Establishing reasonable doubt in any criminal case is going to mean attacking the strength of the evidence against you.
For those facing prosecution following a Birmingham DUI arrest, this could very well mean attacking the reliability of the breathalyzer test used to gauge your level of intoxication.
Breathalyzer tests, which purport to measure the amount of alcohol in your blood stream by examining samples of your exhaled breath, have come under a great deal of scrutiny across the country in recent years. It’s been revealed that their mechanical accuracy may have long been overstated by both police and prosecutors. Yet, law enforcement agencies, including those in Alabama, continue to administer them, while prosecutors still cite them as a key piece of evidence in DUI cases.
Our Alabama DUI lawyers continue to carefully watch developments as they relate to ongoing challenges of these devices. Even those challenges outside our jurisdiction may have relevance. If legal arguments against the machines are successful in one place, it’s possible they might well be successful in another.
One such challenge that we’re watching closely is out of Arizona. There, the Arizona Supreme Court has granted DUI defendants the right to challenge breathalyzer results by introducing evidence to jurors showing how certain variables might impact the test.
For example, the defendants say that things like body temperature, outside temperature and adverse medical conditions, could potentially impact the test results, skewing them higher than they might be otherwise.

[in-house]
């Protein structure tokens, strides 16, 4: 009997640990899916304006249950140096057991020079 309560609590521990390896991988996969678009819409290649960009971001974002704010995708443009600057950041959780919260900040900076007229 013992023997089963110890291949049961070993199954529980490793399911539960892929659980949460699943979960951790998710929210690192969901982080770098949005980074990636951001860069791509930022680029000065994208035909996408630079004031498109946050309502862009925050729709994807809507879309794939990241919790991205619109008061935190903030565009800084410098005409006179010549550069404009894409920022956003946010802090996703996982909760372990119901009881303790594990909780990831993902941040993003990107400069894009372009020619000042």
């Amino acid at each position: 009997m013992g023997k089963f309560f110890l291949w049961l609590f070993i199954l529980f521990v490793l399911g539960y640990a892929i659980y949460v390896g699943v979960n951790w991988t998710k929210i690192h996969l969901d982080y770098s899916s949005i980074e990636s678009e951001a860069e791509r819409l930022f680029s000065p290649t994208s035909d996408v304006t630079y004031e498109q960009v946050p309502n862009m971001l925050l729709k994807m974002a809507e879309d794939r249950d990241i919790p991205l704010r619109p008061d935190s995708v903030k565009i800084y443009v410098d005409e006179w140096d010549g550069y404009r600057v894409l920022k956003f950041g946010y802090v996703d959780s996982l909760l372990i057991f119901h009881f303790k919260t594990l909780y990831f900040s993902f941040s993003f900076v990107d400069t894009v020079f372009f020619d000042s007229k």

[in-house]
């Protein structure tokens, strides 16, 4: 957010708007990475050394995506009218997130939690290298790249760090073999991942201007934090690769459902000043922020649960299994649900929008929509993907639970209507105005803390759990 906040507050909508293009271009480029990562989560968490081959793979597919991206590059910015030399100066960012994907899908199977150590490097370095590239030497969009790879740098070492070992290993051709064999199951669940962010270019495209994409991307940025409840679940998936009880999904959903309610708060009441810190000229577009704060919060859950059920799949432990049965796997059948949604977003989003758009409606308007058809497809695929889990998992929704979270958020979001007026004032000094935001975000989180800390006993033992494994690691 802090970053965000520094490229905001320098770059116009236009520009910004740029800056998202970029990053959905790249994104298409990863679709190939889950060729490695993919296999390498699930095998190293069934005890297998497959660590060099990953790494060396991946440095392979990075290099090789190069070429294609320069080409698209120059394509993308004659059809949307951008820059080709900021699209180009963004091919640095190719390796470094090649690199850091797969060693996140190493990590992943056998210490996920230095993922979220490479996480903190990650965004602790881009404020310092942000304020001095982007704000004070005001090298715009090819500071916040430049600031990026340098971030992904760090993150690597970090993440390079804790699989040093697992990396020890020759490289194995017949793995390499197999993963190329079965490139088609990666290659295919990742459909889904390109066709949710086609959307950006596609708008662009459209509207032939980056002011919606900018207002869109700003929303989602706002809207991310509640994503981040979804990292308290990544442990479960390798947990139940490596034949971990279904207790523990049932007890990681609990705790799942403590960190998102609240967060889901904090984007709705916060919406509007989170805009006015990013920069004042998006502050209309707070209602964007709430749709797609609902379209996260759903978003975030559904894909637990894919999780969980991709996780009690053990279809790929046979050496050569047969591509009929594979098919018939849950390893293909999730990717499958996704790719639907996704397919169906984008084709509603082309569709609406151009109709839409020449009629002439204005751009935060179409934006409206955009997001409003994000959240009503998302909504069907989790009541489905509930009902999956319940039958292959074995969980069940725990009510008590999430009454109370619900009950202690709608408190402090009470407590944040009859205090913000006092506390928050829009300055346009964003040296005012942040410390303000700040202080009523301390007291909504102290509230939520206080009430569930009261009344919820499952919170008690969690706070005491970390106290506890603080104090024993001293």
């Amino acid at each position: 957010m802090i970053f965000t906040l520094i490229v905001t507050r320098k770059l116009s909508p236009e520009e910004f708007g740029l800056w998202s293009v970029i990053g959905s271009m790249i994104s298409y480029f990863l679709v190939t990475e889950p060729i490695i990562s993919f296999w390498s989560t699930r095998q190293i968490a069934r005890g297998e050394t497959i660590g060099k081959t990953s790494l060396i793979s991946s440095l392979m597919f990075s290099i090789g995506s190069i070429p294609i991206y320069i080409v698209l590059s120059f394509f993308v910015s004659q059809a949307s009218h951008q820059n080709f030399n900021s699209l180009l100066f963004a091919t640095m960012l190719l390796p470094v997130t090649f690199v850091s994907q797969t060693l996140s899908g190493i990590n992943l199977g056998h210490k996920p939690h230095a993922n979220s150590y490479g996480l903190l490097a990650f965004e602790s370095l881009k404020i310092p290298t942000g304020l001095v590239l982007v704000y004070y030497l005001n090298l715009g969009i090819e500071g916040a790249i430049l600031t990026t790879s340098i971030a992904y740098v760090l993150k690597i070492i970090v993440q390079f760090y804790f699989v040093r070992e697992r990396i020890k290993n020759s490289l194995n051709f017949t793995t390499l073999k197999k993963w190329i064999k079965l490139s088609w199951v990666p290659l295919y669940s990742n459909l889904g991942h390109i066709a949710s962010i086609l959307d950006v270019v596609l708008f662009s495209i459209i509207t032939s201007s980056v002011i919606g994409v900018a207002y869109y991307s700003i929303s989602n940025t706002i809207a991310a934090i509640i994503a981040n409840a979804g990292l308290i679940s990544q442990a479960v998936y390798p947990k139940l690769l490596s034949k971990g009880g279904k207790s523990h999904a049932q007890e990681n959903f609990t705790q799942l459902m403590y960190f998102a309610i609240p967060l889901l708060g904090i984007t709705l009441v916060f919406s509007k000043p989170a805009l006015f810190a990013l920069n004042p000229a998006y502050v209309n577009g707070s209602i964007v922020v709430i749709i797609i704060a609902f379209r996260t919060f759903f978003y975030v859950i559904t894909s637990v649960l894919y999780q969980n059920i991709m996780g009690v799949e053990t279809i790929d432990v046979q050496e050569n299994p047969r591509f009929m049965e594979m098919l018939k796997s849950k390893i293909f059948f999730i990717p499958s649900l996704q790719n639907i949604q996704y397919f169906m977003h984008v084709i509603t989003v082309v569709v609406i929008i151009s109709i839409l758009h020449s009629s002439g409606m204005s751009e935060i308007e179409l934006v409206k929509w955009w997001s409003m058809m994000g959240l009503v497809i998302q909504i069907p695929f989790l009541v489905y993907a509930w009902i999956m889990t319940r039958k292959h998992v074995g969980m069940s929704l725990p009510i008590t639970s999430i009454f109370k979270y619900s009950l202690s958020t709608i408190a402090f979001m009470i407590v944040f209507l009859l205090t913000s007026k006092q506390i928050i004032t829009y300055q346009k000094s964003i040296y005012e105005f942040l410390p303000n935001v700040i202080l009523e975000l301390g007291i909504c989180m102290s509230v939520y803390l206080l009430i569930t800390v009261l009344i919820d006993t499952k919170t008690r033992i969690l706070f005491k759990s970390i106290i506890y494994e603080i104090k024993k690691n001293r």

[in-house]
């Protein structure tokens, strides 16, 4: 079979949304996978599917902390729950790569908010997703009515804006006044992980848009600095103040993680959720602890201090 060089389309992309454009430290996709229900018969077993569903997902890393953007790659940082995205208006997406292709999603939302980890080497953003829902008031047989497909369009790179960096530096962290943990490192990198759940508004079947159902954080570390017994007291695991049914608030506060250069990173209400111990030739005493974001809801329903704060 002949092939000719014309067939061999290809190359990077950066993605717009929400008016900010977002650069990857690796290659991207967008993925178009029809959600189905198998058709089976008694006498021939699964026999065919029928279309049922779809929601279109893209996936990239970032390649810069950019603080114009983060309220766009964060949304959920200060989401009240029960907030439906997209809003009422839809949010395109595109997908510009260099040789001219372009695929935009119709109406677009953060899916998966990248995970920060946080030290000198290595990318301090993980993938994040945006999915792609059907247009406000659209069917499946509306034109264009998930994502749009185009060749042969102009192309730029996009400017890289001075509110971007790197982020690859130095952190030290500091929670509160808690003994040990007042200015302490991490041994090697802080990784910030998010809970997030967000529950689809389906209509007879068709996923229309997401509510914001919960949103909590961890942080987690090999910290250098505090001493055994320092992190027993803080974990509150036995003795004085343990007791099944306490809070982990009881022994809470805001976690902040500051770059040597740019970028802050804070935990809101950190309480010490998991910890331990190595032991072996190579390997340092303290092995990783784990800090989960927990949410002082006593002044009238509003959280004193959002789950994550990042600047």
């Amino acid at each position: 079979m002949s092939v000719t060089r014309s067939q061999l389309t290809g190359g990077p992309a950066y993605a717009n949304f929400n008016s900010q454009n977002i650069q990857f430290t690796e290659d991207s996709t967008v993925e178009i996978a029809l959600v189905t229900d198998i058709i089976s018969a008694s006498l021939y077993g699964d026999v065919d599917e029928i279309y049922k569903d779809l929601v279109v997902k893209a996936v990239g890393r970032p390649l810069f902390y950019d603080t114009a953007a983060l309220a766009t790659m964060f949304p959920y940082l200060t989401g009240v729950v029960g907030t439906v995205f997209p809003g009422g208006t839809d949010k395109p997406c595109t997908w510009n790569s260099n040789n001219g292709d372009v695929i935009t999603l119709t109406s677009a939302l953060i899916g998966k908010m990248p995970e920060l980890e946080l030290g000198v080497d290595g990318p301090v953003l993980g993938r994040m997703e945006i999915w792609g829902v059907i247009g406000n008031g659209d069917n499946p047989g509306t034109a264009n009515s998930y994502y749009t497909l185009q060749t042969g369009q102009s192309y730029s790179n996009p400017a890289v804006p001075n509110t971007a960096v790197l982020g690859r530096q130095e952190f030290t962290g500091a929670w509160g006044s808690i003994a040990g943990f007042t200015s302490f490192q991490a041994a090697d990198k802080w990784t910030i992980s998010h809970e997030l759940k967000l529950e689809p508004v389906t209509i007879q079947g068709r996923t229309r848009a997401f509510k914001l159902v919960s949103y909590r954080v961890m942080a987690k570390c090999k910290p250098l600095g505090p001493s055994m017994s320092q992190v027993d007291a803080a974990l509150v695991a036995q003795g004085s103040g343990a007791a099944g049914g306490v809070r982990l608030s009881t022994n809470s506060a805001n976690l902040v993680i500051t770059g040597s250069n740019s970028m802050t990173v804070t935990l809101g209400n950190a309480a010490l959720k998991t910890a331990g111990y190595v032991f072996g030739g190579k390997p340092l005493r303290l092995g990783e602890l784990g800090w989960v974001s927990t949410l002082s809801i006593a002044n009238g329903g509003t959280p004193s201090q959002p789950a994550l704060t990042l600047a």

Prosecutors had attempted to argue that these issues are legally irrelevant. The high court disagreed.
It’s a victory for the defense team, to be sure, but it’s not an automatic win. Defense lawyers will have to show not only that those elements can affect the test, but howthey affected the test in their particular case.
Here, the defendant had been arrested in 2010 for driving while being “impaired to the slightest degree.” Just like in Alabama, Arizona has a legal alcohol limit of 0.08 percent for motorists. However, the law varies a bit when dealing with those under that threshold. Anything under 0.049 percent is deemed not drunk. But the law is less clear if someone’s BAC measures between 0.05 percent and .079 percent. If other elements suggest the individual is intoxicated, he or she could be hit with the “impaired to the slightest degree” charge, even though he or she did not meet that 0.08 percent threshold.
What the defense team in this case intends to argue is that because the breathalyzer device is faulty, the test results could have been skewed enough for the results to suggest slight impairment, even if an individual was not impaired.
A scientist is set to testify that the concentration of red blood cells from person to person could affect blood-alcohol concentration measurements by up to 5 percent, higher or lower. This same individual is also prepared to testify that a variance in one’s body temperature, even by a singular degree, could be enough to tip the scales of a breathalyzer test by as much as 8 percent.